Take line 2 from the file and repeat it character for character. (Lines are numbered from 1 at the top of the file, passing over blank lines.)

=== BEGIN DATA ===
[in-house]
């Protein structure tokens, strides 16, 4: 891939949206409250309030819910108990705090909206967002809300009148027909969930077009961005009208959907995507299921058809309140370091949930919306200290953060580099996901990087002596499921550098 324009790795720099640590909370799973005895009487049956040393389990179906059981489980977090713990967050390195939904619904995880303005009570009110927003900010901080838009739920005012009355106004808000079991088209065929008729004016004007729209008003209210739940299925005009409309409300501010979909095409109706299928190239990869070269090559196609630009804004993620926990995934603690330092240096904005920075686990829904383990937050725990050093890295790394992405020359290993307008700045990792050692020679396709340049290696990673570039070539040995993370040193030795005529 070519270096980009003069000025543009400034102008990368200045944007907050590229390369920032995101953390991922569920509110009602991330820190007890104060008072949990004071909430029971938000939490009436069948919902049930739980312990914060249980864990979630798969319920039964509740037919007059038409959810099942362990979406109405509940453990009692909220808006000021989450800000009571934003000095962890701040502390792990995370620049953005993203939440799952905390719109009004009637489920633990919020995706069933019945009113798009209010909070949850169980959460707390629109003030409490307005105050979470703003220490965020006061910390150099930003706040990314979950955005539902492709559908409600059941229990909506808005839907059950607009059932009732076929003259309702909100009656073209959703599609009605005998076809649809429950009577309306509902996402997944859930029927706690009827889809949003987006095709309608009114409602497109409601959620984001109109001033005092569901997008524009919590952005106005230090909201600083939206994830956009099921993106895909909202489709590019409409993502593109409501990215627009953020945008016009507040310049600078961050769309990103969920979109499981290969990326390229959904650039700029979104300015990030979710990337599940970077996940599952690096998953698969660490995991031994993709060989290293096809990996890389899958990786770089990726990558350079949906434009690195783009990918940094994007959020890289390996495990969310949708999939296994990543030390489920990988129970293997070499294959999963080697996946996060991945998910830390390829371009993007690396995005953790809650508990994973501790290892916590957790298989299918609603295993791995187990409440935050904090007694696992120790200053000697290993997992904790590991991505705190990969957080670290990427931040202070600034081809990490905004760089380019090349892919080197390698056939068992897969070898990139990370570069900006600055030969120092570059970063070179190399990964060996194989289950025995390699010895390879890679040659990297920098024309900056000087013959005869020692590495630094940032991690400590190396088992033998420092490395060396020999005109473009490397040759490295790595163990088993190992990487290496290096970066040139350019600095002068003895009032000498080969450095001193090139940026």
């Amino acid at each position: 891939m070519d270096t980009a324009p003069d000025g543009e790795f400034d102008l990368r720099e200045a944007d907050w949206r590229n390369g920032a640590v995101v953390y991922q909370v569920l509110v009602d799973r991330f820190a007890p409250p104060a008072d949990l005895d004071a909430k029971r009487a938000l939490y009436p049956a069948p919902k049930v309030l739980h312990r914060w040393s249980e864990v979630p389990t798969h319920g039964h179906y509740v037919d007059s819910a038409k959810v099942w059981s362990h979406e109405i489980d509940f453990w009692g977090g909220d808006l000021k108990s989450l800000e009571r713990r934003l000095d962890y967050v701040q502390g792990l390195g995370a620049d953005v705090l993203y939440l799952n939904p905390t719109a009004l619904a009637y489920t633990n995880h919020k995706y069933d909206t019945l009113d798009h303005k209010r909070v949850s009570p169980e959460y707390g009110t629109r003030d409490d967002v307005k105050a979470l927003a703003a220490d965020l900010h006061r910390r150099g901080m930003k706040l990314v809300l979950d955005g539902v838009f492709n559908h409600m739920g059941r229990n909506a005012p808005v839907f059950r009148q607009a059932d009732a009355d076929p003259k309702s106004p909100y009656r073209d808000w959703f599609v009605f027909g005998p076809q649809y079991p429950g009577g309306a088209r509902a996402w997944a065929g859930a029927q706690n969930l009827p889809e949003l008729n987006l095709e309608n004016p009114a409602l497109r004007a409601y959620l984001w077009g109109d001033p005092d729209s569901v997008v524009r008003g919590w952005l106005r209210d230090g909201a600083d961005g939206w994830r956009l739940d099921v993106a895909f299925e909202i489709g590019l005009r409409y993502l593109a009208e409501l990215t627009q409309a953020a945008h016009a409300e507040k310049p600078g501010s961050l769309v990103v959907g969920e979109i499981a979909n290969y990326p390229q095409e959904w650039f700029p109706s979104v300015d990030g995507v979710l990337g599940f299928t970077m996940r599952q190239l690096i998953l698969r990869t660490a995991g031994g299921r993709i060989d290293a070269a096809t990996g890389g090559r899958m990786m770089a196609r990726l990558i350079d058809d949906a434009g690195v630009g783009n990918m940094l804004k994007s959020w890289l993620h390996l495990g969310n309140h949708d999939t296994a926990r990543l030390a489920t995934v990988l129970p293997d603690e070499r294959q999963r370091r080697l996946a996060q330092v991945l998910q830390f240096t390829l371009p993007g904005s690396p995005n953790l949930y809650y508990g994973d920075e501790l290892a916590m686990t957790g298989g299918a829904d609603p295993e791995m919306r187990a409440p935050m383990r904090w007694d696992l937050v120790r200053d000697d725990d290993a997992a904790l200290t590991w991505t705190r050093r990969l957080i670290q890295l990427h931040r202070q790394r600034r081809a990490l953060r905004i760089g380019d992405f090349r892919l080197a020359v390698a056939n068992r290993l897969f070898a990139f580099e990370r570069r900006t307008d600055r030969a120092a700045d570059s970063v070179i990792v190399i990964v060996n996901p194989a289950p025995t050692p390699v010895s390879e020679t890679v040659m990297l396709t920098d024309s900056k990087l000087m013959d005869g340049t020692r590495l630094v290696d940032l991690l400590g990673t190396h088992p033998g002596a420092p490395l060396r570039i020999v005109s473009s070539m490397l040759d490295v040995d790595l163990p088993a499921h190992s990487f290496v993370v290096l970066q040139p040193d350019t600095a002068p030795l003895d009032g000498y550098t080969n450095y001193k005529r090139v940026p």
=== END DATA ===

């Protein structure tokens, strides 16, 4: 891939949206409250309030819910108990705090909206967002809300009148027909969930077009961005009208959907995507299921058809309140370091949930919306200290953060580099996901990087002596499921550098 324009790795720099640590909370799973005895009487049956040393389990179906059981489980977090713990967050390195939904619904995880303005009570009110927003900010901080838009739920005012009355106004808000079991088209065929008729004016004007729209008003209210739940299925005009409309409300501010979909095409109706299928190239990869070269090559196609630009804004993620926990995934603690330092240096904005920075686990829904383990937050725990050093890295790394992405020359290993307008700045990792050692020679396709340049290696990673570039070539040995993370040193030795005529 070519270096980009003069000025543009400034102008990368200045944007907050590229390369920032995101953390991922569920509110009602991330820190007890104060008072949990004071909430029971938000939490009436069948919902049930739980312990914060249980864990979630798969319920039964509740037919007059038409959810099942362990979406109405509940453990009692909220808006000021989450800000009571934003000095962890701040502390792990995370620049953005993203939440799952905390719109009004009637489920633990919020995706069933019945009113798009209010909070949850169980959460707390629109003030409490307005105050979470703003220490965020006061910390150099930003706040990314979950955005539902492709559908409600059941229990909506808005839907059950607009059932009732076929003259309702909100009656073209959703599609009605005998076809649809429950009577309306509902996402997944859930029927706690009827889809949003987006095709309608009114409602497109409601959620984001109109001033005092569901997008524009919590952005106005230090909201600083939206994830956009099921993106895909909202489709590019409409993502593109409501990215627009953020945008016009507040310049600078961050769309990103969920979109499981290969990326390229959904650039700029979104300015990030979710990337599940970077996940599952690096998953698969660490995991031994993709060989290293096809990996890389899958990786770089990726990558350079949906434009690195783009990918940094994007959020890289390996495990969310949708999939296994990543030390489920990988129970293997070499294959999963080697996946996060991945998910830390390829371009993007690396995005953790809650508990994973501790290892916590957790298989299918609603295993791995187990409440935050904090007694696992120790200053000697290993997992904790590991991505705190990969957080670290990427931040202070600034081809990490905004760089380019090349892919080197390698056939068992897969070898990139990370570069900006600055030969120092570059970063070179190399990964060996194989289950025995390699010895390879890679040659990297920098024309900056000087013959005869020692590495630094940032991690400590190396088992033998420092490395060396020999005109473009490397040759490295790595163990088993190992990487290496290096970066040139350019600095002068003895009032000498080969450095001193090139940026």